How Telehealth Makes It Harder for Seniors To Get Healthcare

elderly smartphone tech

Is telehealth increasing access or creating barriers to healthcare for seniors? How can we design accessible telehealth service for seniors and the elderly? What must we consider for telehealth to help our seniors age well and age in place? Dr. Casey Pierce from the University of Michigan School of Information has been studying the effects of virtual health technologies — how patients make sense of complex health information online and how it is affecting physician and healthcare work practices. Her current project investigates what it takes to successfully create a telemental health program for an elderly population.

Telehealth – just another obstacle for seniors to work around?

Dr. Pierce notes that technology is typically not designed by or for older adults. It can and often does make it more difficult for them to carry out daily tasks. She points out, “a lot of the technologies that we take for granted might introduce unnecessary constraints or challenges…and…they’re trying to create workarounds in how they think about using them.”

For example, some seniors physically cannot manipulate a mouse. Others have no mental models for dropdown menus and how to get to the next screen. I’ve personally noticed (with my mom and some older VSee users) that hidden or overlapping app windows can be a navigational challenge. These design problems must be thought through to provide a successful telehealth service for seniors.

Why telehealth only works for retired whiz kids and tech geeks

Roughly four-in-ten seniors are smartphone owners

There is also the problem of technology access. “There’s a digital divide among seniors,” Dr. Pierce emphasizes. She refers to an in-depth Pew Center Research report on 65 and older technology use. The report shows that 67 percent of seniors go online but only 51 percent have access to high speed broadband. Another section of the report shows that only 42 percent own a smartphone.

She explains that while technology adoption and usage rates are increasing, there is a significant divide between seniors who are older or who have lower incomes, or who have less education. There is “a technology distance…not only in terms of use but in terms of ‘How comfortable do you feel using that technology. Do you require extra support and education to actually use the technology?’”

It’s the difference between the angel investor Silicon Valley tech geek who invented the MRI scanner versus the 101-year-old Virginia centenarian who retired because computerized systems got introduced.  And it’s often the case that those who have the least access to technology could benefit the most from telehealth services.

Can community centers make telehealth work for seniors?

One solution to increasing access, Dr. Pierce suggests, is to look outside of our traditional sites of care such as the home or doctor’s office. What are the places where seniors normally participate in the community? One principal place is the community center. And that’s where Dr. Pierce and her team have chosen to implement their telemental health service for seniors.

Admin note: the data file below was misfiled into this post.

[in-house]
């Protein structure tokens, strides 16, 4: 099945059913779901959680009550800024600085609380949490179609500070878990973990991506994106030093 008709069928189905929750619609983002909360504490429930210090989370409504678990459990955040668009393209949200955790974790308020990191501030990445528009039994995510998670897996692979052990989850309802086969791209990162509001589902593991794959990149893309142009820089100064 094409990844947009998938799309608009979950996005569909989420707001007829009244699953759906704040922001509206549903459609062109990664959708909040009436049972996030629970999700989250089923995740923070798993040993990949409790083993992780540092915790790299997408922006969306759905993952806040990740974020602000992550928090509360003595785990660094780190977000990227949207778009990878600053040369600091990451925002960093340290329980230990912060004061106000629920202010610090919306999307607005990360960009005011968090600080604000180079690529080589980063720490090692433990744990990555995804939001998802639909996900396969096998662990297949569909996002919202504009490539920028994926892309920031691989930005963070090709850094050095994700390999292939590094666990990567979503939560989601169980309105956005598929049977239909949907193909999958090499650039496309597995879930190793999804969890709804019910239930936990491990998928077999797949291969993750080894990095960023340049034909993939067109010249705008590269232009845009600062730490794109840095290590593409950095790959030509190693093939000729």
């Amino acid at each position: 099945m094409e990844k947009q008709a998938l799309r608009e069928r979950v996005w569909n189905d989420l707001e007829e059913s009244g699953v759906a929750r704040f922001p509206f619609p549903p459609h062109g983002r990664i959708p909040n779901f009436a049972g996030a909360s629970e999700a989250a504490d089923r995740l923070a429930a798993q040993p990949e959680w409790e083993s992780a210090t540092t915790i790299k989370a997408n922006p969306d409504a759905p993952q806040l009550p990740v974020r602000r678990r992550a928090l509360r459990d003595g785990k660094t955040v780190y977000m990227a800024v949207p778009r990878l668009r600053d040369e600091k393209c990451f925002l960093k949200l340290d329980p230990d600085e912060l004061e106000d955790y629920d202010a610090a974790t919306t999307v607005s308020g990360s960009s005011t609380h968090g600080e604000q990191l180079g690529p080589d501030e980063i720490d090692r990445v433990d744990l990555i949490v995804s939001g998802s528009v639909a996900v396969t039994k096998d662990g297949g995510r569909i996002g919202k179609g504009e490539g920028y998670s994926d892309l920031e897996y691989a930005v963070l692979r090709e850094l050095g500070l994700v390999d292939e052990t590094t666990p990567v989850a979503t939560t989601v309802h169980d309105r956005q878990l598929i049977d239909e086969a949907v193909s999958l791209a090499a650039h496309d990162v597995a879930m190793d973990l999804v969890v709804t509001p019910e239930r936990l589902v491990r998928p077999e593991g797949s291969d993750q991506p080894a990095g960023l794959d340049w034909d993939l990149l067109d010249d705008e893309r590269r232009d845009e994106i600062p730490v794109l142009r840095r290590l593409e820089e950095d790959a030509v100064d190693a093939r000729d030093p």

Community centers can have the advantage of bringing together high tech services (e.g. telehealth) along with high touch services (e.g. real people). They usually have an existing system of caregivers and volunteers along with a variety of other social supports — meal programs, clubs, hobbies, and activities. Thus, telehealth services may be more easily offered and more likely to be used when embedded into a senior’s existing social fabric.

For example, meal program delivery volunteers are on the ground and often have the clearest view of where an elderly person has difficulties. These may be problems related to poor vision, memory loss, being able to unlock the door or even just getting to the door. These existing relationships can make it natural to introduce telemental health services and more importantly to provide technology support.

Why start with telemental health for seniors?

An increasing number of seniors experience social isolation and loneliness. According to the 2010 US census, 28 percent or 11 million seniors 65 or older live alone. Statistics Canada reports that one-fifth of Canadian seniors do not participate in any weekly or even monthly social activities. The  situation is expected to worsen as the number of available family caregivers per senior drops, according to an AARP population study.

Loneliness and isolation in the elderly is known to contribute to faster physical and mental health deterioration. It can also contribute to a host of other health issues from high blood pressure to dementia and depression. This is just one of the ways that telemental health services can improve the lives of seniors and allow them to age well right where they are.

You can check out Dr. Pierce’s full talk and slides from our Telehealth Secrets conference here.

What do you think it takes to create telehealth services for seniors that they can readily use?

Photo by Max Pixel, license CC0

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